As a kid, my favorite Disney film was Aladdin.
Looking back, it’s not surprising. Aladdin courts more of a male audience than a lot of the other Disney films of the era. It leans heavily on action, comedy, and razzmatazz animation. It has colorful characters and catchy songs and a generally upbeat tone.
Few films wore out my old VCR the way Aladdin did, given how often I would replay the video and rewind it to catch “Friend Like Me” just one more time. For years, I considered it the peak of Disney’s incredibly fertile ‘90s run, incredible as much of its competition had been.
So what changed?
Don’t get me wrong, I still love Aladdin. It’s a wickedly fun movie, with some of the most memorable characters the modern Mouse House has created. Yet over the years, it’s slid downward in my Renaissance estimation – below Beauty and the Beast and The Lion King and The Hunchback of Notre Dame. I still get a kick out of watching Disney’s Arabian delight, but it now sits somewhere in the middle of the 1990s pantheon.
In fact, looking back, I think a good chunk of my childhood love for the film could be attributed to just one of the its many characters. And if you’ve seen the film – heck, even if you’re one of the eight people on Earth who hasn’t – you can probably guess which one.
The Genie is among the most popular and beloved characters in Disney history – a mystic being with an endless array of quips and quirks and late-20th century pop-culture references at his disposal. As voiced with gusto by the great (and forever-missed) Robin Williams, the Genie is the rare animated character able to appeal in equal doses to older viewers (who can appreciate his riffs on celebrities like Peter Lorre, William F. Buckley, and Rodney Dangerfield) and the small fry (who may not be familiar with the names, but can still giggle at the cartoony impressions). The Genie’s animation (supervised by Eric Goldberg, in his promising Disney debut) is a thrill to watch, his elastic face morphing seamlessly from one transformation to another. From the moment he’s let loose from his lamp, the Genie fills the screen with electrifying energy.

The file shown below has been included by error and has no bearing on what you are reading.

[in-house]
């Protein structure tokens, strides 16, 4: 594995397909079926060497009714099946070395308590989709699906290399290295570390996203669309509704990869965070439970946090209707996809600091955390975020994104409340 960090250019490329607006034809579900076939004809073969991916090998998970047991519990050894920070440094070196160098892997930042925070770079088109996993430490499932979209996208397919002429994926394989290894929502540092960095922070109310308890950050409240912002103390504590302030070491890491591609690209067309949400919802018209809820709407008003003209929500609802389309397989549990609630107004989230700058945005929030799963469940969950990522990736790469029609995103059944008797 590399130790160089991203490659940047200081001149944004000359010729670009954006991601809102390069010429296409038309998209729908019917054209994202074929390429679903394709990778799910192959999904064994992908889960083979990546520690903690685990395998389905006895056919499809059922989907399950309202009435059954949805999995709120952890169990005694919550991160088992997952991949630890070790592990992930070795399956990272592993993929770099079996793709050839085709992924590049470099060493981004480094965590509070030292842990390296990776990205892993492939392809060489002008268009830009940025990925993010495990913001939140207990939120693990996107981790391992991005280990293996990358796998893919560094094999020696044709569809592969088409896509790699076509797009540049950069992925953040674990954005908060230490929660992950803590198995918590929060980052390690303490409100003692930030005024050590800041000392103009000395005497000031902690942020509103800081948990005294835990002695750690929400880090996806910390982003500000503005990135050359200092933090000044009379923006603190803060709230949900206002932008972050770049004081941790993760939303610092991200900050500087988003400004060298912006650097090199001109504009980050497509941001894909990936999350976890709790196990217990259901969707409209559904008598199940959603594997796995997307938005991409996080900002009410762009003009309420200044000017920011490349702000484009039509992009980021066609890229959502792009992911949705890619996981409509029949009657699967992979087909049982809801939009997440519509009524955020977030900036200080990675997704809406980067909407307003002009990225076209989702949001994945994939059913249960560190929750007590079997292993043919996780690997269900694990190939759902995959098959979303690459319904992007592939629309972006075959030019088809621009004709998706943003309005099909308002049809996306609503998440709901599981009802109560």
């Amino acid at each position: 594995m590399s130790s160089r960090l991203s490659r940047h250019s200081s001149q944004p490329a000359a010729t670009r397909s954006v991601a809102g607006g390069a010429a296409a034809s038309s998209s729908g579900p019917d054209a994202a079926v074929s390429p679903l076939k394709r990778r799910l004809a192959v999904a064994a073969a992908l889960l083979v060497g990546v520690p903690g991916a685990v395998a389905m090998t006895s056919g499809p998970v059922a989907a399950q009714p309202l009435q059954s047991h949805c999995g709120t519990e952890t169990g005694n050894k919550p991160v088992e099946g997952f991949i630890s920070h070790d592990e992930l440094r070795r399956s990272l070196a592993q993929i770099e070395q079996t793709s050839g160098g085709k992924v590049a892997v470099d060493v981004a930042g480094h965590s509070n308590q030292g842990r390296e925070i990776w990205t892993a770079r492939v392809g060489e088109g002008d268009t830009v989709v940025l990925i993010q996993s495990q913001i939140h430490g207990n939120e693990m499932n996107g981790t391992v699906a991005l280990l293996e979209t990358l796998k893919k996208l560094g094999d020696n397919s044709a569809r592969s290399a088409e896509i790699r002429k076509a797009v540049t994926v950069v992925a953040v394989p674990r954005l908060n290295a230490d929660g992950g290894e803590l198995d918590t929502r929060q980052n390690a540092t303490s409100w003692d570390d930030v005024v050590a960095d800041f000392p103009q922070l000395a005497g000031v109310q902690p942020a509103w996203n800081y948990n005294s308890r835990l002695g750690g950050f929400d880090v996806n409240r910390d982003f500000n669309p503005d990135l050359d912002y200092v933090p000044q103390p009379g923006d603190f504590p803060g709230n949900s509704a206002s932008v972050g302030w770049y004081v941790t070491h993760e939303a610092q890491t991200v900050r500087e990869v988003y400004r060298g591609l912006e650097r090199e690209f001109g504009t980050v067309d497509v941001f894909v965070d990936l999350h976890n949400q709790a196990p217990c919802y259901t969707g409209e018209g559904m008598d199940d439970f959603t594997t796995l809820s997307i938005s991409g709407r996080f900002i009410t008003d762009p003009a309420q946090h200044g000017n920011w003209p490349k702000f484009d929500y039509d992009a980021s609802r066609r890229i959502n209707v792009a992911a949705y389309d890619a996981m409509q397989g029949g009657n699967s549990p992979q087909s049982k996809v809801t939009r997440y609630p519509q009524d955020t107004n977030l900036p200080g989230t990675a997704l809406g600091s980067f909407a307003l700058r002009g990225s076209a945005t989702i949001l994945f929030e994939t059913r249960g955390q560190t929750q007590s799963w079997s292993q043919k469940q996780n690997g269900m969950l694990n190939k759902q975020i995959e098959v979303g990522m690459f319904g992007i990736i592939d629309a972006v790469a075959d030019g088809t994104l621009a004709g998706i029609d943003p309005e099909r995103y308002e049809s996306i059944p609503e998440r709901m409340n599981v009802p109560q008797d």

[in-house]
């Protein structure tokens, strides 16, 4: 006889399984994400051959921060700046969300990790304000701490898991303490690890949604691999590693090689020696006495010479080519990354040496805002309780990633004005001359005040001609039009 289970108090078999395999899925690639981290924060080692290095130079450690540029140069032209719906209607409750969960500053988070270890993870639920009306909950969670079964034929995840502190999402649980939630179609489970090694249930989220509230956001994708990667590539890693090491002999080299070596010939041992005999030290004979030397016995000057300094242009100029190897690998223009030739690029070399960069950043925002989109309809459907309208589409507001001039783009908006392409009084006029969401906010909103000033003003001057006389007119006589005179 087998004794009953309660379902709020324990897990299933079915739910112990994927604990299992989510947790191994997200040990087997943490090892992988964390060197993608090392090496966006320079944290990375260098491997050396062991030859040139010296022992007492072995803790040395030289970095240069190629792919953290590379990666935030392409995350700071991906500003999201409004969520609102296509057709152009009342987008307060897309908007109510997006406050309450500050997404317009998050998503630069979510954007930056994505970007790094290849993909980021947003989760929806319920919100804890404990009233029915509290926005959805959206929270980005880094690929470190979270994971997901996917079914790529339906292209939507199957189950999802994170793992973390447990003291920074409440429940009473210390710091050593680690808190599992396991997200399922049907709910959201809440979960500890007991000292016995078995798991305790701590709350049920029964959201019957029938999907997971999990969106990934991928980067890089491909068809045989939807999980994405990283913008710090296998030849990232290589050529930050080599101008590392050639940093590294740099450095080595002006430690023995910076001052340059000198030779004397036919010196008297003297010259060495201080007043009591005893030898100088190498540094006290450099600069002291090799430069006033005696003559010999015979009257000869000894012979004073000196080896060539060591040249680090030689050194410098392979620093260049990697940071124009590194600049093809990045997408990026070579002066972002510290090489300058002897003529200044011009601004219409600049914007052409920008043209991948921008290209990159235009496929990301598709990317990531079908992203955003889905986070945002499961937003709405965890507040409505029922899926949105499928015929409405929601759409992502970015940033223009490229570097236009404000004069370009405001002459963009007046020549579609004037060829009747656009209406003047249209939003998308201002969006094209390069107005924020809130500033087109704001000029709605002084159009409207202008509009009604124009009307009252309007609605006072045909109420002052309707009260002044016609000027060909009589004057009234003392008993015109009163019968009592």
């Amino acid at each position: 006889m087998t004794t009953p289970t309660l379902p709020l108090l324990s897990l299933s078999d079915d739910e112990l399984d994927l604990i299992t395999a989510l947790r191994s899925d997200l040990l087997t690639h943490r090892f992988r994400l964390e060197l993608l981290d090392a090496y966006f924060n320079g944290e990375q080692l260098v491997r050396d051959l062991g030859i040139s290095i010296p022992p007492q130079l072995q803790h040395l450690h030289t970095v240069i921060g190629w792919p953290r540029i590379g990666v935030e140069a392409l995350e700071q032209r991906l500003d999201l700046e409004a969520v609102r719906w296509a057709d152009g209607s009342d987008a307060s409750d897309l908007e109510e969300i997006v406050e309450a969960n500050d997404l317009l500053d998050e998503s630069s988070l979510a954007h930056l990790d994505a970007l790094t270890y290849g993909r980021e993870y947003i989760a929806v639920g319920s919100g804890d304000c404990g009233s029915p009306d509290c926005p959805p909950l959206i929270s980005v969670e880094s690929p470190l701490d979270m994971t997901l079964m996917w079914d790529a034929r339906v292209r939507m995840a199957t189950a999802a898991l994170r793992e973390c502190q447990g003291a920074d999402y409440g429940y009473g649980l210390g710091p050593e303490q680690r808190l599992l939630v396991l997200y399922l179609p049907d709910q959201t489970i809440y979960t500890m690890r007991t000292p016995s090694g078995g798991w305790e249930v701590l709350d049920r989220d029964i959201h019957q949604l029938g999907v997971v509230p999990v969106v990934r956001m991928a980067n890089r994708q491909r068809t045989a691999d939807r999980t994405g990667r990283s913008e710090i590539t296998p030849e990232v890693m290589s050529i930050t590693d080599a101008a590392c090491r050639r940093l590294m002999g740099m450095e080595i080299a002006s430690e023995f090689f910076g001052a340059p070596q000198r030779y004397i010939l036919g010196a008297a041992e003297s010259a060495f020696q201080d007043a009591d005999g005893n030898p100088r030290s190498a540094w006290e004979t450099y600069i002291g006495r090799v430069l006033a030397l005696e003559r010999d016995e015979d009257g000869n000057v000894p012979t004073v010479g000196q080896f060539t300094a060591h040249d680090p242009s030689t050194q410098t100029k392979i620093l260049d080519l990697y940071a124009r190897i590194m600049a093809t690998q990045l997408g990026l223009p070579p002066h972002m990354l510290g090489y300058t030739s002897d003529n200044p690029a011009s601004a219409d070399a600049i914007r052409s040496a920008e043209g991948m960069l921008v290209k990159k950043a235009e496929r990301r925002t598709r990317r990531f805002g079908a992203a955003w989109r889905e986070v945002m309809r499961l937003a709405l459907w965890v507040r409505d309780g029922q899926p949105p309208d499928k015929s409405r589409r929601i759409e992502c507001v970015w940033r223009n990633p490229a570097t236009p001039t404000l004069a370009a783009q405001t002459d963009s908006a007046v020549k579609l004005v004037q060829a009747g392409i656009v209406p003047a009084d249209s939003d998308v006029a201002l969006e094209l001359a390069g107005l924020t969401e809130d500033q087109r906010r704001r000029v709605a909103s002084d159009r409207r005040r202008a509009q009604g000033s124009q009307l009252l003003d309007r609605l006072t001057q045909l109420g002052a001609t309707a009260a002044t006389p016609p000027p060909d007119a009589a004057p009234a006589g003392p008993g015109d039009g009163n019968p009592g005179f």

He is, to put it plainly, the best thing about Aladdin, and one of the most memorable sidekicks in the Disney pantheon. And Aladdin, we should note, gives him no shortage of competition for that title – the film has perhaps more distinct sidekicks than any other in the studio’s oeuvre. There’s the lithe and squeaky-pitched Aby, the digitally-animated Magic Carpet, and the hotheaded wisgeguy Iago. (You could even make the case for Rajah filling the “animal sidekick” role, though without the benefits of anthropomorphization.) Disney films have always relied on funny side characters to lighten the drama and keep youngsters entertained, but hardy a scene in Aladdin goes by without one of the humorous side characters getting in a visual or verbal punchline.
This is not to suggest, though, that this comic relief fails to provide adequate comedy – far from it, in fact. Even beyond the Genie’s bottomless bag of tricks, Gilbert Gottfried hams it up as Iago, and gets some of the film’s best one-liners. Abu and the Magic Carpet also develop a fun rapport, even if neither utters a legible word during the film, and the use of digital animation enjoyably turns the latter character into cinema’s most quintessentially expressive rug. There’s plenty of good humor in Aladdin, and very few of the jokes miss their mark.
But the emphasis on side players does, unfortunately, leave the film’s central characters looking rather bland. (And before you hit “Submit” on the angry comment you had prepared before this review was even posted, take a moment to hear me out.)
Aladdin himself, at the film’s outset, has all the elements of a Disney hero in the making. He’s a penniless teenage orphan constantly outrunning the law, which gives him (1) sympathy points and (2) a potential reformation arc. The film soon completes the characterization trifecta by declaring him the Chosen One – a “diamond in the rough” worthy to enter the Cave of Wonders.